Welcome to our guide to learning Sinhala, basic phrases for traveling Sri Lanka. This one’s all about getting to grips with the lingo of the Teardrop of India, a land of paradise beaches and monkey-swinging forests, of tea-clad highlands and surf breaks so perfect you’ll be waxing down the board in no time at all.
As with anywhere on the planet, we always think it’s a good idea to get a few useful words and sentences under your belt before you arrive. Not only should it make haggling for that tuk-tuk a little easier, but it should also garner you some serious Brownie points with the locals, who aren’t at all used to tourists even trying their hand at the speak.
Here, we’ll run through a few essentials of the language before outlining a bunch of Sinhala basic phrases that we think should help you with all sorts, from saying thank you to navigating from the sands of Hikkaduwa to the misty mountains of the Horton Plains and back again. Api yamu! Let’s go!
What is Sinhala, exactly?
Sinhala is the language that’s spoken by the majority of people in Sri Lanka. It’s the official language of the ethnic Sinhalese, which are the largest ethnic group on the island, closely followed by Sri Lankan Tamils and then Sri Lankan Moors, who each have their own distinct tongues.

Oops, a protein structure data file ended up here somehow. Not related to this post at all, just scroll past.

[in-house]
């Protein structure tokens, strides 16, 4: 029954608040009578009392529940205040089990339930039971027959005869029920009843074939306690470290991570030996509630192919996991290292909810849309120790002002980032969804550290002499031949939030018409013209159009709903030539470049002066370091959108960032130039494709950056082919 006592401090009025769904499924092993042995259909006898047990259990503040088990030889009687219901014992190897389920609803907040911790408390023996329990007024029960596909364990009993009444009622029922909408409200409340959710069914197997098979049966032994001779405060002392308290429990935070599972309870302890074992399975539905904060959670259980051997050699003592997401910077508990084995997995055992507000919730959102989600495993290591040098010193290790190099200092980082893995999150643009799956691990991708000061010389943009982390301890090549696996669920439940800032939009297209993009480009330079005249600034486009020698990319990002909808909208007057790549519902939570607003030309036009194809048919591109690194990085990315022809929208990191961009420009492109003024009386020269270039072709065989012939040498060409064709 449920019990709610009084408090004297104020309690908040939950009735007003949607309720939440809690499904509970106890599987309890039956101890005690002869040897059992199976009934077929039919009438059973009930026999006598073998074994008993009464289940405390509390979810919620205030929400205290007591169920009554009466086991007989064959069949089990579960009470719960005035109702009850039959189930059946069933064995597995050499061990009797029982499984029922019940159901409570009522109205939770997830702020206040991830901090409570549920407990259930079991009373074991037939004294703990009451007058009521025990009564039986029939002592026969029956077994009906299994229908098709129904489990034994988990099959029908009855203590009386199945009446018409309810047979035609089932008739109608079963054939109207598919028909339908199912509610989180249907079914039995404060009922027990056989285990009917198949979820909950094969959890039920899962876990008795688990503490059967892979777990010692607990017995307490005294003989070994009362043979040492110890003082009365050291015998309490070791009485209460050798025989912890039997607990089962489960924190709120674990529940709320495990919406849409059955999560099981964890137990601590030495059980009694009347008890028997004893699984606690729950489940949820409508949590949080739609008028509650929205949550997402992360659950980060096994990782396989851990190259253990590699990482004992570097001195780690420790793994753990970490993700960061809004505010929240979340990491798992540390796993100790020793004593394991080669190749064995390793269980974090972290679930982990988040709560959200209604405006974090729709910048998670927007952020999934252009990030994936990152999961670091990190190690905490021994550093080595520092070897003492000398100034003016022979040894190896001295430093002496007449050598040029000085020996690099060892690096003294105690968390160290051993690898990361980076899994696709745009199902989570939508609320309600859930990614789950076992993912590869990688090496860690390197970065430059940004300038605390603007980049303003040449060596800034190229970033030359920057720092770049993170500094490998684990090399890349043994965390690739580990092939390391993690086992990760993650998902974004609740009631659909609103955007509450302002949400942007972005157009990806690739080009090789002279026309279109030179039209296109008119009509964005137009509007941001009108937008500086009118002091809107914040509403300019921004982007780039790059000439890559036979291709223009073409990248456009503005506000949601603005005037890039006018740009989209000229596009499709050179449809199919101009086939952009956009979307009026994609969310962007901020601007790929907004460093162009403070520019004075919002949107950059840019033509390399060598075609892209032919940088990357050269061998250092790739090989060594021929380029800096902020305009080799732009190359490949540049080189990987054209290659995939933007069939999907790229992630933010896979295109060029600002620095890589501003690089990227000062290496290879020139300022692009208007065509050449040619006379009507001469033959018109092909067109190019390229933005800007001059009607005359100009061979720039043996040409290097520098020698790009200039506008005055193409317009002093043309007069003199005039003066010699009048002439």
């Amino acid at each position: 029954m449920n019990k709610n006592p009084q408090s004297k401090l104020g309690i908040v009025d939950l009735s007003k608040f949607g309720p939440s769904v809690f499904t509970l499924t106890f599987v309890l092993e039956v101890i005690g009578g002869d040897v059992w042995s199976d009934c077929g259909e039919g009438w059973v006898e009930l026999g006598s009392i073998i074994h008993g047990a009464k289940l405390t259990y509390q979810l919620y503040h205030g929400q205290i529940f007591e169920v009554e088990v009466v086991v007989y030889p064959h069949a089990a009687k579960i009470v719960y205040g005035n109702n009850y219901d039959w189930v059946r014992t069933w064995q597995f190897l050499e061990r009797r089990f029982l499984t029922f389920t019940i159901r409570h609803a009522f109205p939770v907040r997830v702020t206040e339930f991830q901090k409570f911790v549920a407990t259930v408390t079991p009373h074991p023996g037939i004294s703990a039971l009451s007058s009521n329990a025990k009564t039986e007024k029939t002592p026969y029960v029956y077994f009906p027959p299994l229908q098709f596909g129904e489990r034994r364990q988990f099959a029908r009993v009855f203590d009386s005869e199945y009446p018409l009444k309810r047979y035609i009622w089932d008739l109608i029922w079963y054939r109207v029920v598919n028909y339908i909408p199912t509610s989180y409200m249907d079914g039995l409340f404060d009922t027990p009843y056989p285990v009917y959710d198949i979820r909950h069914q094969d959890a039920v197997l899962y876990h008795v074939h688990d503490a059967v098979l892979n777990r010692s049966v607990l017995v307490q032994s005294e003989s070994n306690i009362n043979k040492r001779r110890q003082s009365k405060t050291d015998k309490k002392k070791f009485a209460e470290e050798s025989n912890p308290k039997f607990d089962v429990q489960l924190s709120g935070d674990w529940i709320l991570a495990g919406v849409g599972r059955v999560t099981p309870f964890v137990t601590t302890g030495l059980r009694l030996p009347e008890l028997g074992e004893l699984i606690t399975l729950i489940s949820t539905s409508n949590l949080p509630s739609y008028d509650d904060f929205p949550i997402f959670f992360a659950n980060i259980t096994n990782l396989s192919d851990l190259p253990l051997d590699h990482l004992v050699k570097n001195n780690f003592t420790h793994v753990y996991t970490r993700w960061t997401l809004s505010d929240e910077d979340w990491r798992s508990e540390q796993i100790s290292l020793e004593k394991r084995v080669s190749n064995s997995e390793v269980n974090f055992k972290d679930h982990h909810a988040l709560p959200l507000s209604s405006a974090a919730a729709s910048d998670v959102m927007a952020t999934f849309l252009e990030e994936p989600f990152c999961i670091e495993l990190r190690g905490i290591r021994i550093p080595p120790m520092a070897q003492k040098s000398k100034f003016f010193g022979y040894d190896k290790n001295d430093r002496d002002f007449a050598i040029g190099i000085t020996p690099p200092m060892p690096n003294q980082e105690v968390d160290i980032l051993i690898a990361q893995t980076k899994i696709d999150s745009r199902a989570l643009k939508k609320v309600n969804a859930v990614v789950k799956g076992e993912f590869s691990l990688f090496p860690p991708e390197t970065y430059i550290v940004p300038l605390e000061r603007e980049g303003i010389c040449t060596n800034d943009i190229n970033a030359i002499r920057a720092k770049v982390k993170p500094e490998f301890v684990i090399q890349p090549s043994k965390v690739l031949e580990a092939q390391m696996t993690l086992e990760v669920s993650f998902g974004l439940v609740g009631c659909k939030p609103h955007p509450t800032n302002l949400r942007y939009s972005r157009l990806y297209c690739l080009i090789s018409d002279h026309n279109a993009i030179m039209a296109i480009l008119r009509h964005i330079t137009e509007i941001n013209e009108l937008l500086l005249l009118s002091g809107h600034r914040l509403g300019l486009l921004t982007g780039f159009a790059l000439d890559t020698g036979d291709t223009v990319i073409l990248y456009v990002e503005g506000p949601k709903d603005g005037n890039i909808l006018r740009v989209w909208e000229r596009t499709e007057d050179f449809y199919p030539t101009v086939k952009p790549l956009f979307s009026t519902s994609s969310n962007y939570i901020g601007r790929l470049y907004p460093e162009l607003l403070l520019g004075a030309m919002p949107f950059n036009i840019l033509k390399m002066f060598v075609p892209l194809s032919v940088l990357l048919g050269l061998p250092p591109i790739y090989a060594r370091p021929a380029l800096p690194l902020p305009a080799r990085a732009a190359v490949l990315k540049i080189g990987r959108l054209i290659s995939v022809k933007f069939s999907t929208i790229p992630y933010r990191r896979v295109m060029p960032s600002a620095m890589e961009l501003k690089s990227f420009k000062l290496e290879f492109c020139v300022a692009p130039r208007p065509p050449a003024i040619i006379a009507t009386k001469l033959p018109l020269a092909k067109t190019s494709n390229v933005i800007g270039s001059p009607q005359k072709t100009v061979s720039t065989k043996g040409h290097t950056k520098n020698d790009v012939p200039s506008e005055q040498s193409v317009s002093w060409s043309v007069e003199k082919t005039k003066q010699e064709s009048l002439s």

Today, an estimated 87% of the country speaks Sinhala. Meanwhile, just over 28% speak Tamil and a little more than 23% speak English, although you’re likely to notice that most people in the most-visited parts of the island have at least some ability in English on top of their first language.
More generally, Sinhala is an Indo-Aryan language that came to the island nation sometime around the 3rd century BC along with the arrival of Buddhism. Its origins are thought to have been in Northern India, although the Sinahla writing system and alphabet (more on that below) displays considerable influences from the Brahmi scripts of southern India, too.
The Sinhalese alphabet
Technically speaking, Sinhalese isn’t an alphabet at all. Instead, it’s an abugida, a writing system that couples together both consonants and vowel sounds. That means that the letters you put down on the page will change depending on what word you want to write. For example: ක on its own makes a ‘ka’ sound. But, add a dash across the top of the letter to create කි (see the little squiggle above?) and you turn the sound into a ‘ki’.
In all, the Sinhalese abugida contains 20 consonants, of which two have no discerning sound in the modern version of the language. Those consonants can couple with any of 12 so-called diacritic vowels (vowels that match with consonants). And then there are the independent vowels, which are vowels that don’t need any partnering consonant to influence how you say something.
Sound confusing? Yep – us too! Don’t worry, you don’t actually need to be able to read the words on the page to get some Sinhala basic phrases under your belt…